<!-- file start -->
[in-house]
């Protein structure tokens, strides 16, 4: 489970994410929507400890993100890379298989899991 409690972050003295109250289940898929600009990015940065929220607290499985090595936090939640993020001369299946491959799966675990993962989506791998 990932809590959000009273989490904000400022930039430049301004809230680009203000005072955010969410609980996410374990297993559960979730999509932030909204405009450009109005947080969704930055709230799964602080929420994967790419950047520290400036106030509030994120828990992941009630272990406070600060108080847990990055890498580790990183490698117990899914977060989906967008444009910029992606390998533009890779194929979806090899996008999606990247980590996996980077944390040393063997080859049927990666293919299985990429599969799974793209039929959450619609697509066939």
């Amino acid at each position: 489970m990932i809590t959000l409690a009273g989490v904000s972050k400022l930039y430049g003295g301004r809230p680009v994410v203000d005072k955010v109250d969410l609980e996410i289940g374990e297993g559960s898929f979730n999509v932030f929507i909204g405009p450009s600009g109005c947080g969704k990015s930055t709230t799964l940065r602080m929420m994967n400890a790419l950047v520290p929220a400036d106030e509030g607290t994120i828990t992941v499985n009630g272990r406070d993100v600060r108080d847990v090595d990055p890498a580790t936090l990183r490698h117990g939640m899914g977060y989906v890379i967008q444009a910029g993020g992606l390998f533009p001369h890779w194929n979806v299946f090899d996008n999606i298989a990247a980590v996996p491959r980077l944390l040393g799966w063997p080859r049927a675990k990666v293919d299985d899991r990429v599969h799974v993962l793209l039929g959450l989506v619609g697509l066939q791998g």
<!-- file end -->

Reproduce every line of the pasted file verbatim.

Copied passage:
[in-house]
């Protein structure tokens, strides 16, 4: 489970994410929507400890993100890379298989899991 409690972050003295109250289940898929600009990015940065929220607290499985090595936090939640993020001369299946491959799966675990993962989506791998 990932809590959000009273989490904000400022930039430049301004809230680009203000005072955010969410609980996410374990297993559960979730999509932030909204405009450009109005947080969704930055709230799964602080929420994967790419950047520290400036106030509030994120828990992941009630272990406070600060108080847990990055890498580790990183490698117990899914977060989906967008444009910029992606390998533009890779194929979806090899996008999606990247980590996996980077944390040393063997080859049927990666293919299985990429599969799974793209039929959450619609697509066939």
């Amino acid at each position: 489970m990932i809590t959000l409690a009273g989490v904000s972050k400022l930039y430049g003295g301004r809230p680009v994410v203000d005072k955010v109250d969410l609980e996410i289940g374990e297993g559960s898929f979730n999509v932030f929507i909204g405009p450009s600009g109005c947080g969704k990015s930055t709230t799964l940065r602080m929420m994967n400890a790419l950047v520290p929220a400036d106030e509030g607290t994120i828990t992941v499985n009630g272990r406070d993100v600060r108080d847990v090595d990055p890498a580790t936090l990183r490698h117990g939640m899914g977060y989906v890379i967008q444009a910029g993020g992606l390998f533009p001369h890779w194929n979806v299946f090899d996008n999606i298989a990247a980590v996996p491959r980077l944390l040393g799966w063997p080859r049927a675990k990666v293919d299985d899991r990429v599969h799974v993962l793209l039929g959450l989506v619609g697509l066939q791998g």